Nissan looks to reduce range anxiety

by Ernie Hernandez on July 7, 2012

LEAF center stack

Smartphone and website apps to provide needed info

Nissan has introduced two services to its Japan-based LEAF owners (for now) to more accurately determine the range remaining in ones LEAF. One app provides a prediction of what battery capacity will be once you have reached your destination. The other uses the database of LEAF owners that have made similar trips to the one that you are about to take. Let’s take a closer look at each.

As has been reported far and wide, the current range remaining indicator is nowhere close to being accurate. Our thought on this is that Nissan should never have put large numbers on the dash proclaiming what your remaining range is in the first place. Nobody that we know drives a gasoline powered vehicle with a large Distance Til Empty display prominently located on the instrument cluster. While the information is often available via the vehicle trip computer, most drivers rely on the gas gauge to give them an indication of remaining fuel. Nissan should have (and who knows – may in the future) left well enough alone and provided the 12 bar (or 24 bar as some have expressed a desire for) battery capacity gauge. A glance at the gauge will provide your current battery capacity status. This new app tries to create a more accurate range remaining indicator based on such factors as elevation changes, air conditioning usage, and route taken – provided that you use the navigation system every time you get behind the wheel – or in this case, plot your trip on the app prior to making it. It also needs to know where you are going obviously.

This new applications’ sole purpose is to look at the destination which you have provided, and it will tell you how much juice you will have left when you get there based on the afore mentioned inputs. The problem we have with this is that we could put ten people in ten different identical gasoline powered cars, send them all to the same place, and they will all likely use different amounts of fuel. The same is true of the electric car. Any electric car. What the masses want is to know the unknowable. Sadly, the only correct answer here is – it depends. It depends on your driving style. It depends on other traffic. It depends on the load that you have in the vehicle. So let’s take a look at the other app which we think will prove to be more beneficial.

The key to this second app is that it is a database of real world LEAF owners just driving their cars to work, to school, to the grocery store – you get the idea. And the important part is that the database tells you the maximum and minimum amount of juice used by said drivers making that drive. Now, hopefully, you see the value in hitting that Accept button every time it pops up on the navigation screen. You are adding your usage information into this ever-growing database. Currently the database only covers vehicles sold in Japan and North America. As of June 2012 28,000 LEAF owners have contributed data to the system. This app could be a useful tool, even more so as more LEAFs enter their data into the system.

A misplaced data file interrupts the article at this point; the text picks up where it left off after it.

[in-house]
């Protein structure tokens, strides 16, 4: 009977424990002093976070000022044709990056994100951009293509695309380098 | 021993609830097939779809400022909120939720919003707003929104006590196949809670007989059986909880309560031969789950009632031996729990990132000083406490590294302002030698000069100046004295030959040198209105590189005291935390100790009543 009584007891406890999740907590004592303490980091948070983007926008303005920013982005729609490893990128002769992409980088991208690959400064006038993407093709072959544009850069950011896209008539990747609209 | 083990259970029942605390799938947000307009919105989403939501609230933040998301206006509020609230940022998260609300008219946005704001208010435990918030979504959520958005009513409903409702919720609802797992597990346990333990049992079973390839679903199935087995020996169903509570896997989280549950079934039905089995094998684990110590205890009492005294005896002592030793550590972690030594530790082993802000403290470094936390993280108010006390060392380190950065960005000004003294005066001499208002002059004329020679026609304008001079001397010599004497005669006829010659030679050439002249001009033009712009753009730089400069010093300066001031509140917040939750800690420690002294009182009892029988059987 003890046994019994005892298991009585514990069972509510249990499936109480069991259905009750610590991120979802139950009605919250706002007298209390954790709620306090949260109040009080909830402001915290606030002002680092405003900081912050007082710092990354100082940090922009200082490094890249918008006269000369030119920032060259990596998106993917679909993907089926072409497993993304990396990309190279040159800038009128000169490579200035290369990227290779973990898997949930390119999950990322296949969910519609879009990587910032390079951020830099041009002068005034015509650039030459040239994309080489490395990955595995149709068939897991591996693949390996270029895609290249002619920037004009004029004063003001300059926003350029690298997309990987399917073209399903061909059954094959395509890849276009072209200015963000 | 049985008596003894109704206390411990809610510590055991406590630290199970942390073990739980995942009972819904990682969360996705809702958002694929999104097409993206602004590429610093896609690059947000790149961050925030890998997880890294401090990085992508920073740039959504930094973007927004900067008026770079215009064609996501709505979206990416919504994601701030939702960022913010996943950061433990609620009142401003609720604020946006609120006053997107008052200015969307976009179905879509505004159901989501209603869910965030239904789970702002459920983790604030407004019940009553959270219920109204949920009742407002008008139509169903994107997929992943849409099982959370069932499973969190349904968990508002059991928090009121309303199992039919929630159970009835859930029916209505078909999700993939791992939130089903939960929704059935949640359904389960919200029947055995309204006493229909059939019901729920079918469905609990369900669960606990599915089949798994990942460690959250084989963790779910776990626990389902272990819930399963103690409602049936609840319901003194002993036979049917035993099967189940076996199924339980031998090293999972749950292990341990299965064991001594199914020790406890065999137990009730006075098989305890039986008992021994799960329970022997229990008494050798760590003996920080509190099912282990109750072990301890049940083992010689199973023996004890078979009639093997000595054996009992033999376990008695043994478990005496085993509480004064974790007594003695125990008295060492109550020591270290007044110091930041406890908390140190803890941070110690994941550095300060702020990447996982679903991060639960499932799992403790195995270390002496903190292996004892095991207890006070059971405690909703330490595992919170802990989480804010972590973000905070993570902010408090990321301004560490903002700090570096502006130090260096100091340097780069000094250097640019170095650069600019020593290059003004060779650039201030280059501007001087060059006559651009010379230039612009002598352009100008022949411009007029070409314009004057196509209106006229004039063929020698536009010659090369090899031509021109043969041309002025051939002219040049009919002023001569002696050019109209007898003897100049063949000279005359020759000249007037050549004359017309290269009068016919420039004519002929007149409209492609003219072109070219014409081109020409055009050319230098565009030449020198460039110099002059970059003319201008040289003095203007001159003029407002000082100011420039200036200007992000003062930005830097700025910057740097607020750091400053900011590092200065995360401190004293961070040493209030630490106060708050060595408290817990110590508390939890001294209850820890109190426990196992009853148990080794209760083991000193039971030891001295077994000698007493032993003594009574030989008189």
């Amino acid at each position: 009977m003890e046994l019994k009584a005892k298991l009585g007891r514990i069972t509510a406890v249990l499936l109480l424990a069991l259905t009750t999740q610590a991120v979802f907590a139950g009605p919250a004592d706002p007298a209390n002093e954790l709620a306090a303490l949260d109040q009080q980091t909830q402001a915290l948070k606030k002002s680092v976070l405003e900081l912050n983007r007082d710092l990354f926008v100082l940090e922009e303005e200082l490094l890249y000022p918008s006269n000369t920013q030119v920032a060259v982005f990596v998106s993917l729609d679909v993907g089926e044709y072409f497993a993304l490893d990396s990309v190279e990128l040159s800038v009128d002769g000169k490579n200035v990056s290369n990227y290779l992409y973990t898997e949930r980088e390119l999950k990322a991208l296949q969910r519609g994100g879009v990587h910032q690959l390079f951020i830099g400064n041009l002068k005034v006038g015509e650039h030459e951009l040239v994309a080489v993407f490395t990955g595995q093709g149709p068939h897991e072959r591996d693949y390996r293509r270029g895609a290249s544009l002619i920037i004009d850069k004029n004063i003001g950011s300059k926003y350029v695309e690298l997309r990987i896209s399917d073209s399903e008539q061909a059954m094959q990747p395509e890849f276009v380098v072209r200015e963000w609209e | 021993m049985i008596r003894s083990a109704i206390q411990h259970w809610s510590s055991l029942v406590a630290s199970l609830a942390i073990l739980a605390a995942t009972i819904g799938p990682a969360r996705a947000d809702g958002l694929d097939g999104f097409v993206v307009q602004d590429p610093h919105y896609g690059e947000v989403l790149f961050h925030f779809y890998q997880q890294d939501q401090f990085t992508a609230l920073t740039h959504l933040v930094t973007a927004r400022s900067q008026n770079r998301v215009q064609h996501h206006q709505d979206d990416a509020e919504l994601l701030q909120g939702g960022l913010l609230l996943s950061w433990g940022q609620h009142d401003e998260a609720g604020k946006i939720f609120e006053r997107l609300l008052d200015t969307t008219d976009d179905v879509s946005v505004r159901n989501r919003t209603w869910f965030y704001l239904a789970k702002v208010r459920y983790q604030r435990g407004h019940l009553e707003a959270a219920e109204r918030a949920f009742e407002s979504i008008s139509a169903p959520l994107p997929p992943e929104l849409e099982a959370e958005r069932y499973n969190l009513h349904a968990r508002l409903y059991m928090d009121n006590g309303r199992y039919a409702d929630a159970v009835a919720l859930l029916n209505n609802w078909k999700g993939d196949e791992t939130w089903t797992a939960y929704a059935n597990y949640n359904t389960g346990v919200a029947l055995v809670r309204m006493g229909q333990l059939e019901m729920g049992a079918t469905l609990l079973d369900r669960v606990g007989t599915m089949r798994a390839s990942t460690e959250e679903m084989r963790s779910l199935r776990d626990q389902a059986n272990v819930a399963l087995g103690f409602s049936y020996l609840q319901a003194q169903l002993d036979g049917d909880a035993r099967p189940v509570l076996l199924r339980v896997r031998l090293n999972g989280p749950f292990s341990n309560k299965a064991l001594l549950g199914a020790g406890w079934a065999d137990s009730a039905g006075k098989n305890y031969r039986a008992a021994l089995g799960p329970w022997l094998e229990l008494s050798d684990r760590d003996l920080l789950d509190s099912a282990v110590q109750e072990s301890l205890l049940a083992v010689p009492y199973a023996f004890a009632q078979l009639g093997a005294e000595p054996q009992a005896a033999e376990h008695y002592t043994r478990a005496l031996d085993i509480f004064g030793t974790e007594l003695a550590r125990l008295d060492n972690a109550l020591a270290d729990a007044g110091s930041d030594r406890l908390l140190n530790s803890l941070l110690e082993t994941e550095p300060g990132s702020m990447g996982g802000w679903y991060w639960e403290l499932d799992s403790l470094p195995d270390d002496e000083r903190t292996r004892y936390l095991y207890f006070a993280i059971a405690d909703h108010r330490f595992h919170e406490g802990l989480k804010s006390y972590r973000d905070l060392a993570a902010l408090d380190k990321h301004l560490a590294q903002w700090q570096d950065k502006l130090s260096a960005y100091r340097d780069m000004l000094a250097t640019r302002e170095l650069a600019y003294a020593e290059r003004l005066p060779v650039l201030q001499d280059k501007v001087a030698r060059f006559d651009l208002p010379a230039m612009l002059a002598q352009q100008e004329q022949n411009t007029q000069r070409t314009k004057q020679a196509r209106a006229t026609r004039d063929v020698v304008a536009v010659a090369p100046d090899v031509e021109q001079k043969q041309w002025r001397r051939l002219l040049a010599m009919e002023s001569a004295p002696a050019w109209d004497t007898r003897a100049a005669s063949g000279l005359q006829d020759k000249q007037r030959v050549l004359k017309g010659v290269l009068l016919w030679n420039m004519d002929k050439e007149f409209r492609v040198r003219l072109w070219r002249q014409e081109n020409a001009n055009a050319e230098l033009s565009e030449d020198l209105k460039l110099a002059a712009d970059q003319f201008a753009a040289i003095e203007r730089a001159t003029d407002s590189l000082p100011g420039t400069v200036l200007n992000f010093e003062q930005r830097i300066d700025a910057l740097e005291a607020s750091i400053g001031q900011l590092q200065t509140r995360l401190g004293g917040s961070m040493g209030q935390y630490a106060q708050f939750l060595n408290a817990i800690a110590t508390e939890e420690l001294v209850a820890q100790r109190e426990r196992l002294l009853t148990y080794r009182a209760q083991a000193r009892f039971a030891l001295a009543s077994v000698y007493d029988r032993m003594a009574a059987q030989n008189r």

Let’s say that we want to drive from San Diego to Julian. If other LEAF owners have made that trip, the database will let us know the maximum and minimum amount of electricity used. Perhaps no single LEAF has made the entire trip, but some have made portions of the trip. We would think that the database could then sythesize your route and provide a reasonable prediction. So if you are wondering what the difference is between the second app and the first, let us be very clear. The first app discussed is a forecast. It is based on possibilities. The second app is real world information based on past performance of others that have already driven that route. While it will provide a range of possible battery capacities at your destination, it will be based on history rather than prognostication.

Neither of these apps are yet available in the United States, but Nissan says that they are both under development for the US and European markets having just been introduced in Japan. We feel that the database app will easily be one of the most used apps by LEAF owners everywhere – especially those that have a desire to range further from home and still be confident of their return trip. Which of these two apps do you think would prove most useful to you in your everyday usage of the LEAF?

{ 2 comments… read them below or add one }

Neil Bettenhausen July 11, 2012 at 9:54 am

I think this feature has real potential benefits. I would prefer the data from actual trips. Obviously, alost anything w2ould be an improvement over what we have now.


Ernie Hernandez (LEAFguy) July 14, 2012 at 3:59 pm

Neil – I couldn’t agree more.


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